Gone fishin’

It was bank holiday weekend here in the UK just gone, and – as ever – ours was quite full and busy.

On Friday the poet had been dragged into a meeting at work, so didn’t get back as early as we’d hoped. We were up early the next day, so didn’t go out and had an early night.

On Saturday morning we headed off, earlyish, to Solihull to see my parents. We had an hour with them, and then drove on to Evesham, where they were having their annual fishing festival. We had to go cross-country because the M42 was rammed, with holiday traffic. But fortunately, as I’m a local lass, we found it in the end, and I was able to show off some of Warwickshire and Worcestershire’s beautiful villages on the way.

We had a few hours there, watching the river anglers battle the elements and the pike (the pike kept pinching their fish). It poured with rain and the wind blew a bit of a gale. But we were able to shelter beneath the heavy canopy of some trees and eat hotdogs and doughnuts.

Rufus found a whole sausage under a table, and he had a good walk down the riverbank and back, and was quite well-behaved, considering the number of other dogs there.

The beautiful River Avon. (Picture: Ian Wordsworth)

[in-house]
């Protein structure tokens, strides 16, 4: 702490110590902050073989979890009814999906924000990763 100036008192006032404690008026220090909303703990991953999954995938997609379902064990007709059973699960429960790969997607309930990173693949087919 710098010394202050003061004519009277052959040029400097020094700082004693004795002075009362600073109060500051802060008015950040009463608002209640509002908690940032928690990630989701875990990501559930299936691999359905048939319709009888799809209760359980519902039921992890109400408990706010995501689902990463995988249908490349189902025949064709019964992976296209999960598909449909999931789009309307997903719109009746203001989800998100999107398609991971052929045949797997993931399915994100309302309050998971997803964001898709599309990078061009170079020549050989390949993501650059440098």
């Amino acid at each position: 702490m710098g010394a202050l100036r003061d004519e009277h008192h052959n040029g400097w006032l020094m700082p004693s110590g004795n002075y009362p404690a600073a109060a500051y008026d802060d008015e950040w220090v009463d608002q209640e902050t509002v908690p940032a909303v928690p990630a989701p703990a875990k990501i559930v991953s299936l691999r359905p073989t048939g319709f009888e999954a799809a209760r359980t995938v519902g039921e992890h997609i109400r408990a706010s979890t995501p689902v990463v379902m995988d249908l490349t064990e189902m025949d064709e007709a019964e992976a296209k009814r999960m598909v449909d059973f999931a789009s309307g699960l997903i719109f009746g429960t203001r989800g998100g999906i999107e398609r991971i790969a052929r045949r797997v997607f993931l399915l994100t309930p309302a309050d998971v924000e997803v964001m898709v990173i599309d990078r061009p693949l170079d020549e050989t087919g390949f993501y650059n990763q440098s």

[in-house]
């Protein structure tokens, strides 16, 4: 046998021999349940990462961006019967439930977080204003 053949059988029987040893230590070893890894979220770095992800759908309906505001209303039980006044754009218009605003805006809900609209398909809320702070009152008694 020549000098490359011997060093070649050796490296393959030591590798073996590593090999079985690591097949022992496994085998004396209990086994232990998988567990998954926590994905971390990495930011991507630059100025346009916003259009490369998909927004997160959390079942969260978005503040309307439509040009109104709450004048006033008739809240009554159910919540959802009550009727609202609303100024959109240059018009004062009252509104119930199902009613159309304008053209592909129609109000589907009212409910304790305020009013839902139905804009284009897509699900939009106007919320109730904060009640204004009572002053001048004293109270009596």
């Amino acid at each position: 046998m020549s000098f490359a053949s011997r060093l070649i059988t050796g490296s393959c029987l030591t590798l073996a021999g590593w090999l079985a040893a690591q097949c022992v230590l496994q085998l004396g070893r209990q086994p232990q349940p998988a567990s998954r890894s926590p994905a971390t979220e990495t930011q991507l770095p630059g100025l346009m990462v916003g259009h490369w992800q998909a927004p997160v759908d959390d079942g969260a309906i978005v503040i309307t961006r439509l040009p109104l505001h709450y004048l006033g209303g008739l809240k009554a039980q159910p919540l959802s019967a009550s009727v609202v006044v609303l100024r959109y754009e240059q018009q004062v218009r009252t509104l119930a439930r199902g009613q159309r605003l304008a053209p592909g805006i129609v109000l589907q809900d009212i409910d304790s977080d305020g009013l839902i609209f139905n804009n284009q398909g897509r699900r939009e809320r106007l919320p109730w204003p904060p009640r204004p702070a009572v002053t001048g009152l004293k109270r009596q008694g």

The river looks lovely even in the rain. (Picture: Ian Wordsworth)
“Will Raison, fish a bung at this stage.” (Picture: Ian Wordsworth)
“Wayne Swinscoe, river legend.” (Picture: Ian Wordsworth)
“Lee Kerry, willing the tip to fly round.” (Picture: Ian Wordsworth)
“Mark Downs, where’s the fish? This river used to be proper bostin.” (Picture: Ian Wordsworth)
“Fatha, aka Denis White, river god, on his way to a section win.” (Picture: Ian Wordsworth)
“Des Shipp, on his way to victory, a class act on any venue.” (Picture: Ian Wordsworth)
Ferry, ‘cross the Avon … (Picture: Ian Wordsworth)

Back in the day, the poet would never had entertained the idea of Evesham and back in a day, it being the other side of the world. But since he’s been coming to Birmingham we me once a fortnight, the other side of the world suddenly doesn’t seem as far. So we headed back, on the motorway this time as the traffic had dissipated, bought fish and chips on the way, and had tea with Mom and Dad.

We got back later than we usually do, and the following day we were off again. This time to fish locally-ish – down in Retford, Nottinghamshire. We went to Hallcroft because they’re dog-friendly. They even provide a big bowl of water for the dogs. And after a slow start, he finally got some bites…

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These pictures are a bit grainy as they were taken on the mobile phone. (Picture: Diane Parkin)
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The first catch of the day was apparently a beauty. (Picture: Diane Parkin)
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(Picture: Diane Parkin)
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And this one had apparently never been caught before … (Picture: Diane Parkin)